Washington University Law Review
Non-economic damages (pain and suffering) are the most significant and variable components of liability. Our survey of fifty-one U.S. jurisdictions shows wide heterogeneity in whether attorneys may quantify damages as time-units of suffering (per diem) or demand a specific amount (lump sum). Either sort of large number could exploit an irrational anchoring effect.
We performed a realistic, online, video-based experiment with 732 human subjects. We replicated prior work showing that large lump sum demands drive larger jury verdicts, but surprisingly found no effect of similarly-sized per diem anchors. We did find per diem effects on binary liability outcomes, and thus expected case values, and we discuss potential causal mechanisms, based in the cognitive science literature.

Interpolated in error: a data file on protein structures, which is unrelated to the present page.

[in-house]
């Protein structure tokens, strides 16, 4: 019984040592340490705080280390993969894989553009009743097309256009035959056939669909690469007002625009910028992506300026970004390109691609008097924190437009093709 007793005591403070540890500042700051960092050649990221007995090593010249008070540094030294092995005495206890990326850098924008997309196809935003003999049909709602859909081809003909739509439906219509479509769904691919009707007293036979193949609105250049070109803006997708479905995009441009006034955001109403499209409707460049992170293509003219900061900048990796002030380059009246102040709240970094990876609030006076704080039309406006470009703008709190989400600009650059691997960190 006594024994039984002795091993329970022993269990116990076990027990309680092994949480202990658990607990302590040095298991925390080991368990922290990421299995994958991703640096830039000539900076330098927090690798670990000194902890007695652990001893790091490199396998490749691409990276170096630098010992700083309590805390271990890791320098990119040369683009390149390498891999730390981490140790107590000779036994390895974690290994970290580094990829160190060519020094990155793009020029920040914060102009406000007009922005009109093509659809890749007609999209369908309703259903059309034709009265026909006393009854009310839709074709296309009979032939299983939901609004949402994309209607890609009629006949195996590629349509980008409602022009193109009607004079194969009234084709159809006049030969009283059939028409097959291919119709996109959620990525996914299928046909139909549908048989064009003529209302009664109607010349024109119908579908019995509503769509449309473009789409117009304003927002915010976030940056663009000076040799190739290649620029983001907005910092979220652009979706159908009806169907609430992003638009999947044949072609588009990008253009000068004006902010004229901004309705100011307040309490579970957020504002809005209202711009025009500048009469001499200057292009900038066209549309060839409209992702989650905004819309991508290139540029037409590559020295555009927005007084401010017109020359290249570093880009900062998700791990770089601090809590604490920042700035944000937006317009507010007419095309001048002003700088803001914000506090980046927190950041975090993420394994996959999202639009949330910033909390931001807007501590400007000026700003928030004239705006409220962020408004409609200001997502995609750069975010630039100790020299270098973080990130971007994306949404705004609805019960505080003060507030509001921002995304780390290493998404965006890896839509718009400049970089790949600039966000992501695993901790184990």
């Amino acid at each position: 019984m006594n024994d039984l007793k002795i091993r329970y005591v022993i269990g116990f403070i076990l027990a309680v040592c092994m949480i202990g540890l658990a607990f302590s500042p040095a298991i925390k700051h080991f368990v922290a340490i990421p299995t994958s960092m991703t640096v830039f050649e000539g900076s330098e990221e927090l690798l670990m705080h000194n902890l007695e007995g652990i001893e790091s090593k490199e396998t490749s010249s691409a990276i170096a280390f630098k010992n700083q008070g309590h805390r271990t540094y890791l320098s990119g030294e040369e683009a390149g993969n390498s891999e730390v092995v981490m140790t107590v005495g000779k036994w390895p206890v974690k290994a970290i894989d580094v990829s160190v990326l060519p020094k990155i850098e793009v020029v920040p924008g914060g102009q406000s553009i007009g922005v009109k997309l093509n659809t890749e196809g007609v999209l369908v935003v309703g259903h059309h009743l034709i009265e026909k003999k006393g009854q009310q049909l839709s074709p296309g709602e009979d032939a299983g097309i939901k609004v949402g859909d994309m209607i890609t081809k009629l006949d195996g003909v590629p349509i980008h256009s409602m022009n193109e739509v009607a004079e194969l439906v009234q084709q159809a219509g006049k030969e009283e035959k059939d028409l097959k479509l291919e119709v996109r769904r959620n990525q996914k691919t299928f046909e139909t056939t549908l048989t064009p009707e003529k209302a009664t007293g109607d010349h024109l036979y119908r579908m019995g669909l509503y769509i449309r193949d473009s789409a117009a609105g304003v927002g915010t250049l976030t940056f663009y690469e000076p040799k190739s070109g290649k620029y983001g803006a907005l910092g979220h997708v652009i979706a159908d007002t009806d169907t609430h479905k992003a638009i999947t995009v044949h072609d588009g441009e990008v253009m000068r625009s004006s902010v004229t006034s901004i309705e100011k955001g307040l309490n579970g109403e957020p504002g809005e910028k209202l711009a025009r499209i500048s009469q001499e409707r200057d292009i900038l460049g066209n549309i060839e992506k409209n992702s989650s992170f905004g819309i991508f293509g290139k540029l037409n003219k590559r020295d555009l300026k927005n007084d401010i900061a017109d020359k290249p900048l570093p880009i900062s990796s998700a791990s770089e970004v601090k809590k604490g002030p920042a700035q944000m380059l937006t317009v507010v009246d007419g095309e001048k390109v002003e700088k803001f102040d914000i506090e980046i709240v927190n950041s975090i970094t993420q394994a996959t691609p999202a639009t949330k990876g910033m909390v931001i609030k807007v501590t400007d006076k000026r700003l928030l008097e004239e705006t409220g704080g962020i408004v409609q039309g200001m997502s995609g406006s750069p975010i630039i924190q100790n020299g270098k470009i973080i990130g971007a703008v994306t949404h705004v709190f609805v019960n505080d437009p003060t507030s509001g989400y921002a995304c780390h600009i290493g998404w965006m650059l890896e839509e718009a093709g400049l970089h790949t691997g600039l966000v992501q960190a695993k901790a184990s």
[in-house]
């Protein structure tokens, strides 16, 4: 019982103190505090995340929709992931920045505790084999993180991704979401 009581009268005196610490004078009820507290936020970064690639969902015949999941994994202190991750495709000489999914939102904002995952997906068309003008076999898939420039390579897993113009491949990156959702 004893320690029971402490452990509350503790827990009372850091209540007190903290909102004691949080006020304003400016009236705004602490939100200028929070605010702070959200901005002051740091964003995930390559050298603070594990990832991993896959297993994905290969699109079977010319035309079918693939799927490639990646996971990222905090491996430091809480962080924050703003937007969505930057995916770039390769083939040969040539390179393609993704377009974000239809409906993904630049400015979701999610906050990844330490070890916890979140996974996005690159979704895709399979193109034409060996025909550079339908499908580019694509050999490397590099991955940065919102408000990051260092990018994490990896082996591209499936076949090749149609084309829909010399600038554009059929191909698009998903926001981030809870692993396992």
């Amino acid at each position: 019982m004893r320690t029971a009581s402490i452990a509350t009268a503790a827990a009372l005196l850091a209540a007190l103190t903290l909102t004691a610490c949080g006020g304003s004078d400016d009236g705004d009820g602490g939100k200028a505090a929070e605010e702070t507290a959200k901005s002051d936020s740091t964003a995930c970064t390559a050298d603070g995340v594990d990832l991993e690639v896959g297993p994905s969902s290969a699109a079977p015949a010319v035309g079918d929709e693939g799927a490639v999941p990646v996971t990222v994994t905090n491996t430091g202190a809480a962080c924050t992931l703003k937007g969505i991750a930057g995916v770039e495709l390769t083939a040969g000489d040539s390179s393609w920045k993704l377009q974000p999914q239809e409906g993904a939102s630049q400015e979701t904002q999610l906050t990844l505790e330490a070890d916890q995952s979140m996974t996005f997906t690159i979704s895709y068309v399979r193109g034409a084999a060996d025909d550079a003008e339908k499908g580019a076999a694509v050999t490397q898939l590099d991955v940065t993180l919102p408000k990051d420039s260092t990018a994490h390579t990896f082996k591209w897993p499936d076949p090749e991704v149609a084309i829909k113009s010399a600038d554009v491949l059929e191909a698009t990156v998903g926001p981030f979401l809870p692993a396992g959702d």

This empirical work contradicts the speculations by scholars and courts that per diem arguments powerfully impact damage awards by exploiting juror irrationality. Nonetheless, our data surprisingly shows per diem arguments enhancing the expected value of cases by increasing win rates, perhaps because they allow plaintiffs to explain the basis for a large request. This latter dynamic would not seem to justify the proscription currently employed in some jurisdictions.
John Campbell, Bernard Chao, and Christopher Robertson,
Time is Money: An Empirical Assessment of Non-Economic Damages Arguments,
95 Wash. U. L. Rev. 01
Available at: http://openscholarship.wustl.edu/law_lawreview/vol95/iss1/5